*Correction: A previous version stated “planting fields by broadcasting seed for the sole purpose of attracting and hunting doves is not prohibited.” That statement is incorrect. The article now correctly reflects dove hunting law. Planting fields by broadcasting seed for the sole purpose of attracting and hunting doves is prohibited. 

By Tanner Hood
AUBURN UNIVERSITY, Ala. – Fall is almost here and avid game hunters are looking forward to a season of sitting by the dove field or in the deer stand. Doves are in season, and it won’t be long before deer hunters can hit the woods with bows and firearms. An Alabama Cooperative Extension System wildlife expert says it is important to properly prepare before setting out on your first hunt.

Dove season is a favorite of many Alabama hunters. For most, it is less labor intensive and time consuming than other types of hunting. The two dove game bird species in Alabama are the mourning and white-winged doves. Mourning dove is the most common during hunting season.
“Dove diets consist heavily of seeds, which makes agricultural fields and food plots attractive for feeding locations,” said Bence Carter, an Alabama Extension regional agent.
Many dove enthusiasts hunt over harvested soybeans, corn, peanuts and other small grains or planted food plots. However, it is illegal to trespass onto another person’s land, especially for hunting. Always ask for permission to use any agricultural lands for dove hunting from the appropriate landowner before planning a hunt.
In preparation for dove season, Carter said to scout ahead to make sure doves are present on the fields. It is also important for hunters to make sure their firearm is clean and ready for use. Hunters should also practice using their firearms with sporting clays.
“Planting fields by broadcasting seed for the sole purpose of attracting and hunting doves is not prohibited,” Carter said.

Deer season is another popular Alabama pastime and is a natural source of food for many families. Mark Smith, an Auburn University professor of forestry and wildlife sciences, said there are several things hunters can do to begin preparing for the upcoming deer season.
“Hunters should take their rifles out to the range, begin planting food plots and make sure their hunting areas are ready and accessible,” Smith said.
White-tailed deer is the only deer species in Alabama. Smith, who is also an Extension wildlife expert, said one of the most important things for hunters to do this year is to watch out for deer displaying symptoms of Chronic Wasting Disease (CWD).
“Common symptoms of CWD include weight loss over time, emaciation, lack of wariness, difficulty moving or standing, lowering of the head, tremors, listlessness and excessive salivation and urination,” Smith said. “However, perfectly healthy-looking deer can be infected because it takes time for symptoms to develop.”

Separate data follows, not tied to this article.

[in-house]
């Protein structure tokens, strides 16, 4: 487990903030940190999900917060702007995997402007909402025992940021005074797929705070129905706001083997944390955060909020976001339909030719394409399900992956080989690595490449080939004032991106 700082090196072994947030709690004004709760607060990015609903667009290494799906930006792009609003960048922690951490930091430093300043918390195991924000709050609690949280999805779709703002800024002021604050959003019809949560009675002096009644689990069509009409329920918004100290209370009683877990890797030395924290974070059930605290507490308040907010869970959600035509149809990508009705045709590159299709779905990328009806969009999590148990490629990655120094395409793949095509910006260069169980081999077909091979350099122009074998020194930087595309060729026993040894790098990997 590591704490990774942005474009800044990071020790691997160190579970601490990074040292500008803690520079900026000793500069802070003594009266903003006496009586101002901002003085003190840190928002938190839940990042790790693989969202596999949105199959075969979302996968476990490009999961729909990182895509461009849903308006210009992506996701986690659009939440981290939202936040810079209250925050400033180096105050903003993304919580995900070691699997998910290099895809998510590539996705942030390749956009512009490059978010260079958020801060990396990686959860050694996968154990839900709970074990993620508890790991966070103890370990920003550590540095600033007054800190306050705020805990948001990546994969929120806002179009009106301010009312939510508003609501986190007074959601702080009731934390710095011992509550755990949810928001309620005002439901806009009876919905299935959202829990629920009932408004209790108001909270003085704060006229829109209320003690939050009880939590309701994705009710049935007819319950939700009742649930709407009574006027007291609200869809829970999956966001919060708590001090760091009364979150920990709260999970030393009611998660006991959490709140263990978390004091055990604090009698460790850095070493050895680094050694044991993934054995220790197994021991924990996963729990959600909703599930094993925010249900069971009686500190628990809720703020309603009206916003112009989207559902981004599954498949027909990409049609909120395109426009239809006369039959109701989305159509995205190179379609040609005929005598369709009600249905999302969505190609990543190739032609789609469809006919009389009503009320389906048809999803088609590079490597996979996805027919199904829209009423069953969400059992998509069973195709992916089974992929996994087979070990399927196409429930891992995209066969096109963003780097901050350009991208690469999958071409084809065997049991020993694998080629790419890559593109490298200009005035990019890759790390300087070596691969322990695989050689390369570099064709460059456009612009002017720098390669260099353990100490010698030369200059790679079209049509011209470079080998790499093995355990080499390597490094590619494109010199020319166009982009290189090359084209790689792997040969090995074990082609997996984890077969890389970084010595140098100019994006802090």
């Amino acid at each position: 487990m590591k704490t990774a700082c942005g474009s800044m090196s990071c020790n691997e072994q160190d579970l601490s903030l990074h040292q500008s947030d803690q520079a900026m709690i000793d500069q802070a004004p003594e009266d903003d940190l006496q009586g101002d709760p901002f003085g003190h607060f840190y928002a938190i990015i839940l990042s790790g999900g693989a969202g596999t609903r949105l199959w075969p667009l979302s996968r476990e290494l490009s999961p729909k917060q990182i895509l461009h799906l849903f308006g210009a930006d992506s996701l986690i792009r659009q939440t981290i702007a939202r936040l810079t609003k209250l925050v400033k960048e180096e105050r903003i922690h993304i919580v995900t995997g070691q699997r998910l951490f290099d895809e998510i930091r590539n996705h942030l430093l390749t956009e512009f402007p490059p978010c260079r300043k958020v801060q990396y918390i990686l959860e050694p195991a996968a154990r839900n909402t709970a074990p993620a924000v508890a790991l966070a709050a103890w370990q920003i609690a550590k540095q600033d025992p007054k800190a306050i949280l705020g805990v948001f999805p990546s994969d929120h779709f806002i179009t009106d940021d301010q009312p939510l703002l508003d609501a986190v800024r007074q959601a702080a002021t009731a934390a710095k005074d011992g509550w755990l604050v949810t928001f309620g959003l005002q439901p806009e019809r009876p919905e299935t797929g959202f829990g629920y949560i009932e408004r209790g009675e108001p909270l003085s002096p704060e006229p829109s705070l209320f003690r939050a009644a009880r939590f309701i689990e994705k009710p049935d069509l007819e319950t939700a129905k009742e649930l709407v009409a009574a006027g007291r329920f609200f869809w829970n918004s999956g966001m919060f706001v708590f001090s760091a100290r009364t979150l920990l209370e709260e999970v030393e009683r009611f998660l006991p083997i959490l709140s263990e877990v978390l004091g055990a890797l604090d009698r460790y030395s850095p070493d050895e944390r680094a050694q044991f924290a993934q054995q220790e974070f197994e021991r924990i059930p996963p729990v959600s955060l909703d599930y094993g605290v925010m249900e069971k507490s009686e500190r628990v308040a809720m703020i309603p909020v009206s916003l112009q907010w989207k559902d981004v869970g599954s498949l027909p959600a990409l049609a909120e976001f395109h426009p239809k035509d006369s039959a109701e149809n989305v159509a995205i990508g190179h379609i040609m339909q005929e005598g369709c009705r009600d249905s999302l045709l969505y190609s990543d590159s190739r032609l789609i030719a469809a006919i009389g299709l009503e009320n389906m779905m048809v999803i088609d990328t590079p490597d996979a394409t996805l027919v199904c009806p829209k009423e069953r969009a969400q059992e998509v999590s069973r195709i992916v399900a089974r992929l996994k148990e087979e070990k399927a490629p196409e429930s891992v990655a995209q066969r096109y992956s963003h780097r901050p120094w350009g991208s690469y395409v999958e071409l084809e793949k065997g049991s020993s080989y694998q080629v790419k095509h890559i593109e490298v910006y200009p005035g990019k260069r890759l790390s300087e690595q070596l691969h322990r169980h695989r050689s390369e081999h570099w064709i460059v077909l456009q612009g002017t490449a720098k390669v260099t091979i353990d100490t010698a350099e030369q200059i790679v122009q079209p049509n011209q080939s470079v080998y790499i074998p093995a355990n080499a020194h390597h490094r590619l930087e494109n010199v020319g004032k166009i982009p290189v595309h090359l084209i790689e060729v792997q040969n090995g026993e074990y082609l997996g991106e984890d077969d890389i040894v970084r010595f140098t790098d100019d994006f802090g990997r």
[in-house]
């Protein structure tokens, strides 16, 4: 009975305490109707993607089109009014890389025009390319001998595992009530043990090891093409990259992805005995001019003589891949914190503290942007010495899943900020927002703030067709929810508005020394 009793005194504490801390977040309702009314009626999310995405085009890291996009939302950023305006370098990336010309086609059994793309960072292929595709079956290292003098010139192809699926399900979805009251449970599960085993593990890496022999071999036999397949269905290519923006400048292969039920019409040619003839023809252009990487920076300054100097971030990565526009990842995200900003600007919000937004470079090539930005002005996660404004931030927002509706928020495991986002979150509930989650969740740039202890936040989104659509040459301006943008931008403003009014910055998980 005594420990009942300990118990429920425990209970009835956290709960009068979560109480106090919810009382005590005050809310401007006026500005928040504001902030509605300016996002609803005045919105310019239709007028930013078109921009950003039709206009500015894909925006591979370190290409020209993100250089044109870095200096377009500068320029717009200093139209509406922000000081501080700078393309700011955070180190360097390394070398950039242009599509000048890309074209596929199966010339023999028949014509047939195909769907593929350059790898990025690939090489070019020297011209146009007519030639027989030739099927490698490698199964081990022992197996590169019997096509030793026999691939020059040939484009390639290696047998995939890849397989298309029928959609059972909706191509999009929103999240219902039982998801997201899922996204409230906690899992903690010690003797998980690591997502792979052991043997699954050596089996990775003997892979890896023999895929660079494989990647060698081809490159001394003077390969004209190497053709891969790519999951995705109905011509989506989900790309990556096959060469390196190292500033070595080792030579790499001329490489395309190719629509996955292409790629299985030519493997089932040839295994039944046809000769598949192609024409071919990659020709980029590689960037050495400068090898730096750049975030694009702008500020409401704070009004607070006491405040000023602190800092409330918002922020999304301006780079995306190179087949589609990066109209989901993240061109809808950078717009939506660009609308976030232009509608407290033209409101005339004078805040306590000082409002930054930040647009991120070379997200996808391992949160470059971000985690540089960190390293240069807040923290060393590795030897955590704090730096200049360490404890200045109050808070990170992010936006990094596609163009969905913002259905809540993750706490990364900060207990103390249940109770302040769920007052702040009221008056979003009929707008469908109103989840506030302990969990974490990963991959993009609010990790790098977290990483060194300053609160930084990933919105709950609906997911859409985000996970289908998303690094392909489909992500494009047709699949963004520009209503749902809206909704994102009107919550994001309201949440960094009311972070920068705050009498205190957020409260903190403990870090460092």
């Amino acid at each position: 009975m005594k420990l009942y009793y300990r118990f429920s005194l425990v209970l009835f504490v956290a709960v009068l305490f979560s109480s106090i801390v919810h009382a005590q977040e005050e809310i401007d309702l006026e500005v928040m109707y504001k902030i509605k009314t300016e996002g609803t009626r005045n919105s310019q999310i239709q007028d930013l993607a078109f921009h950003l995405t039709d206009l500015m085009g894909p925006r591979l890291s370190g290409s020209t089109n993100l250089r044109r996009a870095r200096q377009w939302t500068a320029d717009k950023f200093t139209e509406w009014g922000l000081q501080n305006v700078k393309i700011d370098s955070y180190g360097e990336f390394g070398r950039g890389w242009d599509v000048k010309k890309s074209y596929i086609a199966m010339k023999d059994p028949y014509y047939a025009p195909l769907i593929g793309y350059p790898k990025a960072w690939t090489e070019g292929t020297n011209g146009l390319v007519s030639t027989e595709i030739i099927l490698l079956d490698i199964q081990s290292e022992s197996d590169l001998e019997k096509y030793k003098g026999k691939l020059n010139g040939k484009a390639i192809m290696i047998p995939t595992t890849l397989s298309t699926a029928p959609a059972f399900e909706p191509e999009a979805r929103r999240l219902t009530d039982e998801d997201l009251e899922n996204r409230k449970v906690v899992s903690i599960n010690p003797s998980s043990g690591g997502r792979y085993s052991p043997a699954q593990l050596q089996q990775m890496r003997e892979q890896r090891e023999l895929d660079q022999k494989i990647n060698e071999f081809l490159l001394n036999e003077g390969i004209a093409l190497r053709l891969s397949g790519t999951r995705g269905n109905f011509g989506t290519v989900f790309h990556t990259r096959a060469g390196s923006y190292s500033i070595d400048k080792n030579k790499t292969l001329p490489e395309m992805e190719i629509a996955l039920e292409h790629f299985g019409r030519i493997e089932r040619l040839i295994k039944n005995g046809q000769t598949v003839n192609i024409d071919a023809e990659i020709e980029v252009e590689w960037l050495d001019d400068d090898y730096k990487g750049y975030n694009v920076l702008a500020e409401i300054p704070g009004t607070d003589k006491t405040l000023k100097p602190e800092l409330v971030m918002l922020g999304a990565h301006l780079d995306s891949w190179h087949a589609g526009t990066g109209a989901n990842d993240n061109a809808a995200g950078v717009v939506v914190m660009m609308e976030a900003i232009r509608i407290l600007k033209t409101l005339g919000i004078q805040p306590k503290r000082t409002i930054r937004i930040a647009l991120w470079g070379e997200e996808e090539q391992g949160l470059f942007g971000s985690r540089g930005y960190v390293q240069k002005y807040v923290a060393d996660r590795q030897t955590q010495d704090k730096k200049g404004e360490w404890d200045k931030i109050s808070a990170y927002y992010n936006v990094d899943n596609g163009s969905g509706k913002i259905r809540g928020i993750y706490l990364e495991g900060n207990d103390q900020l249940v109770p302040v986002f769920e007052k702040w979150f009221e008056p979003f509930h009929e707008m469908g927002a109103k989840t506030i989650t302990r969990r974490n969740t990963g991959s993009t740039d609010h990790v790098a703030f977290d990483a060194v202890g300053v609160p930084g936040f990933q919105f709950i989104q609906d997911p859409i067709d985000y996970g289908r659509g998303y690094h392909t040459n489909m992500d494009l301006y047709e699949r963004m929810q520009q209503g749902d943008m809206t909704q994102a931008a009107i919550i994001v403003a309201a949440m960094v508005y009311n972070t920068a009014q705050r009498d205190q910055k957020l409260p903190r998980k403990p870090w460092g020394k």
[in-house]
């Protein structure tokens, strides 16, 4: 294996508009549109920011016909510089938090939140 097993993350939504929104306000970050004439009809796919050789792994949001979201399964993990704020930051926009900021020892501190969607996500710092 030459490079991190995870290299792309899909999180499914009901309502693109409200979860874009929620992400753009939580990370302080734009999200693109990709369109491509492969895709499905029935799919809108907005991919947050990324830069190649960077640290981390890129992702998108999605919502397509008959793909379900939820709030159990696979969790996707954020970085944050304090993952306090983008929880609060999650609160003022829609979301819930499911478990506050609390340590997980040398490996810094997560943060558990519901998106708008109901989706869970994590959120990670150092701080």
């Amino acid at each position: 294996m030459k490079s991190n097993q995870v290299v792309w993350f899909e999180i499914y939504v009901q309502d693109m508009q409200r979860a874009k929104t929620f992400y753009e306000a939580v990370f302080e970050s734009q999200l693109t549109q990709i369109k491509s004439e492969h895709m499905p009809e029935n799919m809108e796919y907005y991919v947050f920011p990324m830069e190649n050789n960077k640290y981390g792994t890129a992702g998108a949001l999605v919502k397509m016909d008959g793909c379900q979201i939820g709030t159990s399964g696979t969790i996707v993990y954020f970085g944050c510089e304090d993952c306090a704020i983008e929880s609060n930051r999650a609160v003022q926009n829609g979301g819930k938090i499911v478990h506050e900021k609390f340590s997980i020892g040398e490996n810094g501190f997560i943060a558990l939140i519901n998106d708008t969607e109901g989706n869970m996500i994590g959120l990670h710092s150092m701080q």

Hunters should always practice firearm safety before and during hunting seasons. Smith and Carter both said that visiting a shooting range and becoming acquainted with your firearm is vitally important.
Hunters should conduct target practice and make sure their firearms are clean and safe for hunting. Also, discuss shooting etiquette with other hunters in a group to effectively ensure no one is injured by firearms during a hunt.

Each hunting season has laws such as bag limits, necessary licenses, legal shooting hours and season opening and closing dates. In Alabama, dove season is divided into multiple zones that begin on different days. Deer season has different periods allotted for the use of certain firearm types and exclusively harvesting does or bucks.
“All hunters should follow the rules, regulations and bag limits to have a good and successful hunting season,” Carter said.
To view these laws, regulations and dates, visit the Alabama Department of Conservation and Natural Resources (ADCNR) website at www.outdooralabama.com.

Continue to prepare yourself and others for the first hunt of the 2022 hunting season. More information regarding hunting seasons, firearm safety and preparation is available at www.aces.edu.

Kalee’s whopper of a yellow catfish: Kalee Long with her fishing guide on the Tennessee River where she came in third in theTennessee River Productions fishing tournament and first in her Outdoor Hope group. It was the largest of her three catches weighing in at 31 pounds.
Send us your outdoors photos! Not only will you get in the paper, but also on our award winning outdoors page on recordjournal.net. We post new stories every week. Email them to scrjmedia@yahoo.com. Photo submitted by Claire Smith, Livingston Lines.

Cicada killers: not your average wasp

By Cole Sikes
Eastern cicada killers, scientifically known as Sphecius speciosus, is the largest species of wasp in Alabama. These insects are also referred to as cicada hawks and known for preying on – you guessed it – cicadas.

Their size, transparent amber color wings and black abdomens featuring three uneven and jagged yellow bands are distinct characteristics of cicada killer wasps. At a quick glance they are easily mistaken for hornets. These wasps can measure from one to a whopping two inches in length.